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Andy Parker

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Andy Parker

Associate, Science, Technology, and Public Policy Program




Andy Parker's research focuses on the governance and politics of research into solar geoengineering. Before moving to Harvard, he spent four years as a senior policy advisor at the Royal Society (UK), leading the Society's work on geoengineering, including the production of the 2009 report Geoengineering the Climate, and the SRM Governance Initiative (SRMGI). As a central figure with SRMGI since its inception in 2010, he has planned and run geoengineering outreach meetings in India, China, Pakistan, Senegal, South Africa, and Ethiopia. He was also a member of the UN Convention on Biological Diversity's expert working group on geoengineering and co-led the Royal Society's policy work on climate change, environment, and energy.

Previously, he researched and wrote on human security for the Canadian government and worked in home energy efficiency. Andy has an M.Sc. in international policy analysis from the University of Bath and a B.Sc. in psychology from the University of Warwick (both UK).



By Date



Asa Mathat for Techonomy Media

Spring 2014

"Andrew Parker: Uncertainties and Implications of Geoengineering"

Newsletter Article, Belfer Center Newsletter

By Abigail Collins and Andy Parker, Associate, Science, Technology, and Public Policy Program

In his State of the Union address on January 28, 2014, President Obama told the nation, “The debate is settled, climate change is a fact.”

Faced with this reality, scientists and policymakers continue to look for ways to limit climate change and to counteract it, and some have started to look seriously at technologies like geoengineering.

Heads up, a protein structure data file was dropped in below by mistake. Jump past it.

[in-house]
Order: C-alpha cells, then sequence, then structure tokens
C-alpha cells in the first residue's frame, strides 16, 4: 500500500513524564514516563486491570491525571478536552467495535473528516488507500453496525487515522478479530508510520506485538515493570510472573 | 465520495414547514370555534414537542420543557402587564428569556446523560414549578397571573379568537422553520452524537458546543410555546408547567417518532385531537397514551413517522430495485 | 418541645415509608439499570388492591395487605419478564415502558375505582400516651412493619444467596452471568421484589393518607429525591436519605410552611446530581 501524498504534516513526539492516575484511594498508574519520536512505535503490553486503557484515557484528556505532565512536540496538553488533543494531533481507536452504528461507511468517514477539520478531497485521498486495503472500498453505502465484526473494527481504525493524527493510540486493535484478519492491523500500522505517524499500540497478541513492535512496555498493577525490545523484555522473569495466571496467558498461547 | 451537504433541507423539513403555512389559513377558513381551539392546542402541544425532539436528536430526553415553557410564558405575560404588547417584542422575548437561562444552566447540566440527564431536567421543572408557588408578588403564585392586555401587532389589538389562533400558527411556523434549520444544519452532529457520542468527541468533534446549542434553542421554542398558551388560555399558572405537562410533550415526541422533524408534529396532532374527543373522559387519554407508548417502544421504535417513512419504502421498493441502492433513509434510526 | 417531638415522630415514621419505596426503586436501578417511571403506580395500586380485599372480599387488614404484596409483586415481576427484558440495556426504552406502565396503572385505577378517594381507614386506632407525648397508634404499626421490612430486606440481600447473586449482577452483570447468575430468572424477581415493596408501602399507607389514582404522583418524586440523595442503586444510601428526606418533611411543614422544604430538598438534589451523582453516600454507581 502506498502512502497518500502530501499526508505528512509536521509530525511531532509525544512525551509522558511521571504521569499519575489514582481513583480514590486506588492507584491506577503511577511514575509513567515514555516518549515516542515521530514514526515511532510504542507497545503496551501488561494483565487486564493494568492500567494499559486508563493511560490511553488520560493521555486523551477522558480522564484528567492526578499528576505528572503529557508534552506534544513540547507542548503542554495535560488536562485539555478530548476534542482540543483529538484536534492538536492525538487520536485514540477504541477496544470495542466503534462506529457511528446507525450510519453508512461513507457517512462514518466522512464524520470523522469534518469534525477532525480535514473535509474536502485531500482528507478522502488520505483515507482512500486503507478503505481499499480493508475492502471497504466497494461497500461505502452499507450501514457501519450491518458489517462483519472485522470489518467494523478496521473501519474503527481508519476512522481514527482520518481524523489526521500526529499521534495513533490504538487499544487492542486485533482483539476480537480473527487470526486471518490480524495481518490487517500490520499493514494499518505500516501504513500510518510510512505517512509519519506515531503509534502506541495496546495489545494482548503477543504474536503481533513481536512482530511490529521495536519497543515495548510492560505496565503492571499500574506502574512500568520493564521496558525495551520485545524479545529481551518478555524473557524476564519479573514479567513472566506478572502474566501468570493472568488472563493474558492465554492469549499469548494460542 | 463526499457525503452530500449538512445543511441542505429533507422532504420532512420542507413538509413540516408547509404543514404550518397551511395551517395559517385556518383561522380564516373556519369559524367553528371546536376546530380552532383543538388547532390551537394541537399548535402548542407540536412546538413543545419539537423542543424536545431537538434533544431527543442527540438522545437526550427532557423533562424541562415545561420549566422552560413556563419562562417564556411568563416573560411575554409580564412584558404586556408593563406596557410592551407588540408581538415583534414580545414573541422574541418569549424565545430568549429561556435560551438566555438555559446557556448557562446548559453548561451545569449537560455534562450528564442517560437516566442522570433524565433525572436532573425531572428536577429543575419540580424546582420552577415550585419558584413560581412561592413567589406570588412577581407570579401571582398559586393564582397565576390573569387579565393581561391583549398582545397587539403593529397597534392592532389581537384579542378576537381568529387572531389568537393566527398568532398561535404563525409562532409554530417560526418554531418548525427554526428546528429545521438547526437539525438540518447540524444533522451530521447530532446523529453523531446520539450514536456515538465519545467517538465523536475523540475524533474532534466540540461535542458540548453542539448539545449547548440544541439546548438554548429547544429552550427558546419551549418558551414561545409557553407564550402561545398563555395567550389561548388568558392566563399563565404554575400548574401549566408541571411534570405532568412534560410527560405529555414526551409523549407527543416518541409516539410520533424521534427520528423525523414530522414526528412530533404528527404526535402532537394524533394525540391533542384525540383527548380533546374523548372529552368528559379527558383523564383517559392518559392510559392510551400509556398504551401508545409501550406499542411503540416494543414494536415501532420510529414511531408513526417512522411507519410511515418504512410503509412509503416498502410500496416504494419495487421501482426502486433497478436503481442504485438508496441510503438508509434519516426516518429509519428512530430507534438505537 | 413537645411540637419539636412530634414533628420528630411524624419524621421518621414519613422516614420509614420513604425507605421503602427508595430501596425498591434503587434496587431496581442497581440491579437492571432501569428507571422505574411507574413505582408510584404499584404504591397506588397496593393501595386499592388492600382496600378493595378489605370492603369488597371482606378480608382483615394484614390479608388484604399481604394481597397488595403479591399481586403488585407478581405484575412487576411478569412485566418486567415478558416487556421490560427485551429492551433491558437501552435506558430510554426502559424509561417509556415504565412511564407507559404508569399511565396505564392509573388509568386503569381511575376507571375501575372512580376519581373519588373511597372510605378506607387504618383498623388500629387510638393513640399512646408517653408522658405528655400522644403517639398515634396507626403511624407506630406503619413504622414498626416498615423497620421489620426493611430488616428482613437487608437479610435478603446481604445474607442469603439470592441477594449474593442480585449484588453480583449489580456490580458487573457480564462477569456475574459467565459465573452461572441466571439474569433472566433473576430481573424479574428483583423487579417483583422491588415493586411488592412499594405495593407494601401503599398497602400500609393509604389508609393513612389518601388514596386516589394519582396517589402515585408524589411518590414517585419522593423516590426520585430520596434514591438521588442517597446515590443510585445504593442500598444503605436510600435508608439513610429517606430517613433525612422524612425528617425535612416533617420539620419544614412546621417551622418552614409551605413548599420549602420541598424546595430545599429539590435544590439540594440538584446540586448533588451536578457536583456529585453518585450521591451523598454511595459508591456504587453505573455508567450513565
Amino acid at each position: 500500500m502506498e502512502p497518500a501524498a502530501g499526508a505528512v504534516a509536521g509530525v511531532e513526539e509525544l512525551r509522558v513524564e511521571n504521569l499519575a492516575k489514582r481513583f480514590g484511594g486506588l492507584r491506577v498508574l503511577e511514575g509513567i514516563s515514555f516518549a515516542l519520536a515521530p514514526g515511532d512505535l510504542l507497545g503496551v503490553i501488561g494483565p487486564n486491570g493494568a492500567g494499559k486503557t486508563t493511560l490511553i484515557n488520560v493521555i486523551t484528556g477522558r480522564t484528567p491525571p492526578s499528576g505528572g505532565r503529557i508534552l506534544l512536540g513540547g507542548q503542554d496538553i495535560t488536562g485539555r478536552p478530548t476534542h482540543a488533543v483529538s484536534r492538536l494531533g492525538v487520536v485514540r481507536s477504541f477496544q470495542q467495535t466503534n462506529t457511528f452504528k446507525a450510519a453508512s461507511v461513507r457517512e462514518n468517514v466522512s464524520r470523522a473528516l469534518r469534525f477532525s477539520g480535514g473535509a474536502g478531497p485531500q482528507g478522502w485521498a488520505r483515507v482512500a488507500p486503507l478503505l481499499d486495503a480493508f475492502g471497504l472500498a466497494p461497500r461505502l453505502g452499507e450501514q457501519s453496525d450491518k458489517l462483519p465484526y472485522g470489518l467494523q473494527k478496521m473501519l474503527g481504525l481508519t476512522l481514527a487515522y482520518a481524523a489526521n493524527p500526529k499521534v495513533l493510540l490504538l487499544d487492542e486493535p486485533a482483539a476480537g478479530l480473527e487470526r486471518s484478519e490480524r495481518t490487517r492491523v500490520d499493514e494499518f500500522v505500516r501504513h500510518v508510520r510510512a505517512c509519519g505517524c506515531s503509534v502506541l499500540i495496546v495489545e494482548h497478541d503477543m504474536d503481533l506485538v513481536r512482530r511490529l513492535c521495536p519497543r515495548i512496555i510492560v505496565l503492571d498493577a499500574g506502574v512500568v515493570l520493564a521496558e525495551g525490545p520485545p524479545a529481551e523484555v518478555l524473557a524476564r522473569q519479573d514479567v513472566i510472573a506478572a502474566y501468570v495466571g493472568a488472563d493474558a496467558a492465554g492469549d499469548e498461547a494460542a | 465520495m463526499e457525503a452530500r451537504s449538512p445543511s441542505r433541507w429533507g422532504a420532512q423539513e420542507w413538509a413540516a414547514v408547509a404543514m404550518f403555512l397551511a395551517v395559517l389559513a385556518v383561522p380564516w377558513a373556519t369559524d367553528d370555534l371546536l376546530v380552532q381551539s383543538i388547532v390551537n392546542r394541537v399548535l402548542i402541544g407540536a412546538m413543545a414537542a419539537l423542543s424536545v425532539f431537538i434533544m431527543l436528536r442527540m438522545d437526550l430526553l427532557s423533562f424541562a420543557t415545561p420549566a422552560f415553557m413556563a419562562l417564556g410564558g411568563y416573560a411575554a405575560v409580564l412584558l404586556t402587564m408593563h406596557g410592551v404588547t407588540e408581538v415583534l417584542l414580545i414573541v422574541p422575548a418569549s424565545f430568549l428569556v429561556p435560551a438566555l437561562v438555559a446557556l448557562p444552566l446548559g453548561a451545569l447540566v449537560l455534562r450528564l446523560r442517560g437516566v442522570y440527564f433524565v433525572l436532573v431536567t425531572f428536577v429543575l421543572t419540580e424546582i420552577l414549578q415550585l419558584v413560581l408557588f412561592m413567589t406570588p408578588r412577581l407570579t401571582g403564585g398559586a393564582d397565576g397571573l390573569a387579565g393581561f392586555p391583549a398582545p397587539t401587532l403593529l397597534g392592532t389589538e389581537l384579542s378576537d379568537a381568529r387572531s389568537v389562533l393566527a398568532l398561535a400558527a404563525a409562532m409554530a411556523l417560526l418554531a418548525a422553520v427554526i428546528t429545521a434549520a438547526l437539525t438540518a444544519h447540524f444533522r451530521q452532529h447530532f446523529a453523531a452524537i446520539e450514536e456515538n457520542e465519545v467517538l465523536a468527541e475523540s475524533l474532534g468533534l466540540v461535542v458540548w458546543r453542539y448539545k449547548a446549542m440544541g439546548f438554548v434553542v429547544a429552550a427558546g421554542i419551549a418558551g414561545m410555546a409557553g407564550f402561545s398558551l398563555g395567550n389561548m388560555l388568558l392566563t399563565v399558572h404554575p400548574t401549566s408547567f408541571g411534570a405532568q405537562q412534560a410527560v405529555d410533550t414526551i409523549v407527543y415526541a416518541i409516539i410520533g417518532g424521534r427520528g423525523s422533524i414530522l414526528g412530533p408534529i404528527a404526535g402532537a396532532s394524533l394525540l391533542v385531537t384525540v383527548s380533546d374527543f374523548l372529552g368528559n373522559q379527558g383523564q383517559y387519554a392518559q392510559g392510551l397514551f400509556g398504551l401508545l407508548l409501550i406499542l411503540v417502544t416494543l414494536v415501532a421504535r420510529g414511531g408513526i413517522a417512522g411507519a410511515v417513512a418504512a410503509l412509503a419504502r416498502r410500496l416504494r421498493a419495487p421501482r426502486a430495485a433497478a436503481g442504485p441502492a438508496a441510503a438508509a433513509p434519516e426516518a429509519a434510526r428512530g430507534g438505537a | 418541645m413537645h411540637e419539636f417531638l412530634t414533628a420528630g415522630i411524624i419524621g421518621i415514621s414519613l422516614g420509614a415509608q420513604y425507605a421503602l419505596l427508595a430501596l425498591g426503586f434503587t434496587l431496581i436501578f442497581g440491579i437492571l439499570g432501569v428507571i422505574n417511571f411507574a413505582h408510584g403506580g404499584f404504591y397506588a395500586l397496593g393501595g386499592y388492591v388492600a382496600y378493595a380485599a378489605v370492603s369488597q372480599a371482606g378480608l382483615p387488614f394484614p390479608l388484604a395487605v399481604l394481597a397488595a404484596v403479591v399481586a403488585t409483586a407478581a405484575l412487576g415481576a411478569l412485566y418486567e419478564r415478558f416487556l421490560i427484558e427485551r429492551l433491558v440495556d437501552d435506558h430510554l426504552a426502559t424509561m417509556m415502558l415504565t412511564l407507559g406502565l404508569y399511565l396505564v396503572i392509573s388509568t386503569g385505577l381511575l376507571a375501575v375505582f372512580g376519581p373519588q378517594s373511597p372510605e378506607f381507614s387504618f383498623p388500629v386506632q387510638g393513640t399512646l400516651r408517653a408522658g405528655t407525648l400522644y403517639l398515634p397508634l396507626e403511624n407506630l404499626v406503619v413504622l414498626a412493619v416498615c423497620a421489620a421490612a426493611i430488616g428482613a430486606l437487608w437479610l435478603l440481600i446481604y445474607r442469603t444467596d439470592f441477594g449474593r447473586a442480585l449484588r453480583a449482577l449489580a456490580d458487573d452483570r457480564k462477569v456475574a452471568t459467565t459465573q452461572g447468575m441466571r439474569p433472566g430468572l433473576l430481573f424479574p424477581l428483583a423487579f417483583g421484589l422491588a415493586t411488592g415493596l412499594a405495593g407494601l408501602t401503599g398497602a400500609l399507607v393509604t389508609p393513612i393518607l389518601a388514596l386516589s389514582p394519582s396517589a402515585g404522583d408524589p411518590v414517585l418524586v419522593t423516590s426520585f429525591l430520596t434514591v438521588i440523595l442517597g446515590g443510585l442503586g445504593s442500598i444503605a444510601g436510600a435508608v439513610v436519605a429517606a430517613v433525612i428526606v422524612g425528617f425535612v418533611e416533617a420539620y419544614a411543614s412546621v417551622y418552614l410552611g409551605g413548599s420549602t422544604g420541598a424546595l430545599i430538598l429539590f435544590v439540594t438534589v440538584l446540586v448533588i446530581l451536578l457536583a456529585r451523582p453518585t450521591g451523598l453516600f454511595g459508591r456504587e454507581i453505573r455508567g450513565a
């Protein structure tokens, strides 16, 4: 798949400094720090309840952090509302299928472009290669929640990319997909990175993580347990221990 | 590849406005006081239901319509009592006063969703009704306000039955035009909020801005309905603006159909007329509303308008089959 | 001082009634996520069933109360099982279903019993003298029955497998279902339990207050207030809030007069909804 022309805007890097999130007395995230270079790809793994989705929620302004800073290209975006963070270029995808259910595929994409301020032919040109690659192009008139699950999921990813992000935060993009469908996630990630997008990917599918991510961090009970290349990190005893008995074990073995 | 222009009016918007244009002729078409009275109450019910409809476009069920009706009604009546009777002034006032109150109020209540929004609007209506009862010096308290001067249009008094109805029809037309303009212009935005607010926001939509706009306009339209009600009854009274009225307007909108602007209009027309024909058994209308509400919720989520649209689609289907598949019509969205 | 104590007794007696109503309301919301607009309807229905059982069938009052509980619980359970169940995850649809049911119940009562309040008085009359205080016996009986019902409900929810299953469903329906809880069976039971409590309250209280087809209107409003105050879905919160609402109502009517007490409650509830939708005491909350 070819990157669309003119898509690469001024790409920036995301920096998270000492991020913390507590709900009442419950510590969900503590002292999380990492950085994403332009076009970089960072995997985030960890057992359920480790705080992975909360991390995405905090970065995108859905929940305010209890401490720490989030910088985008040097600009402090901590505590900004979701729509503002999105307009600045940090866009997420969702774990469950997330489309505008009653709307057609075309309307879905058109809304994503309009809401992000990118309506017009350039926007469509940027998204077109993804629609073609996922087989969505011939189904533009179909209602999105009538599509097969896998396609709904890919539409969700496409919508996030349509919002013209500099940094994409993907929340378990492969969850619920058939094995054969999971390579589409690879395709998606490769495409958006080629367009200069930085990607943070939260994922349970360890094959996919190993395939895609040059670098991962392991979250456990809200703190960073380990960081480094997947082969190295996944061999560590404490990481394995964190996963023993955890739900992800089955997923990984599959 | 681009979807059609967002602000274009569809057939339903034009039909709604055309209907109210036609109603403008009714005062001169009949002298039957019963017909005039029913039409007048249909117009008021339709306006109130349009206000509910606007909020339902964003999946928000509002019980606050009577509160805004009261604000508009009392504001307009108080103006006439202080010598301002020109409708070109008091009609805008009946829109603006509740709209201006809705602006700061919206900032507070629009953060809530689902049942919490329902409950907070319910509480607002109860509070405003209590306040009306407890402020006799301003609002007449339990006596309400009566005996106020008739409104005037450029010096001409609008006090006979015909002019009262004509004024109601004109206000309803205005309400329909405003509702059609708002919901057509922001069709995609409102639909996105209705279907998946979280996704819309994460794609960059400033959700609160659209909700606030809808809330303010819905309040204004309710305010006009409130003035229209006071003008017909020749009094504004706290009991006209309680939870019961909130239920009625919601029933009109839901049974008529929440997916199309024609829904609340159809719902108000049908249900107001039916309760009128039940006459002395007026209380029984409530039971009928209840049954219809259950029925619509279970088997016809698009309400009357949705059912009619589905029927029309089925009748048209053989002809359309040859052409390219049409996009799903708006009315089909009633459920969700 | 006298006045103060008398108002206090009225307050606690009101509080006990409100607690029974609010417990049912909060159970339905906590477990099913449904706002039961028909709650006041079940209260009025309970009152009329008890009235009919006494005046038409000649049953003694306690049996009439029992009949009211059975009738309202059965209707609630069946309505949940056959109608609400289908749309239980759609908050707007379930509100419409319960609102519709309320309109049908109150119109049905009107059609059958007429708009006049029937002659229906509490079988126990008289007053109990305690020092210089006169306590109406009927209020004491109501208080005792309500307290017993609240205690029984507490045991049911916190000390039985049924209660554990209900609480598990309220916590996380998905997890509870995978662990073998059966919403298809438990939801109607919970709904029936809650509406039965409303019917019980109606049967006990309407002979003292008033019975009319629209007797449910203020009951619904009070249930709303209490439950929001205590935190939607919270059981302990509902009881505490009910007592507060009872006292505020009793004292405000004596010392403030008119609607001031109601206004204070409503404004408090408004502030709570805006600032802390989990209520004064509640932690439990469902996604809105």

January 2013

"The Fate of an Engineered Planet"

Journal Article, Scientific American, issue 1, volume 308

By David Keith, Professor of Public Policy, Harvard Kennedy School and Andy Parker, Associate, Science, Technology, and Public Policy Program

Solar engineering and other exceptionally ambitious new technologies to deal with the reality of rising global temperatures come riddled with uncertainties. To illustrate how complex the problem is and what kind of challenges lie ahead, here are three contrasting, and somewhat fantastical, scenarios.



September 2012

"Impacts of Climate-Related Geoengineering on Biological Diversity"

Report Chapter

By Phillip Williamson, Robert Watson, Georgina Mace, Paulo Artaxo, Ralph Bodle, Victor Galaz, Andy Parker, Associate, Science, Technology, and Public Policy Program, David Santillo, Chris Vivian, David Cooper, Jaime Webbe, Annie Cung and Emma Woods

Working from a mandate from the 2010 Conference of the Parties to the UN Convention on Biological Diversity (CBD), this report compiles and synthesizes available scientific information on the possible impacts of geoengineering techniques on biodiversity, including preliminary information on associated social, economic, and cultural considerations.



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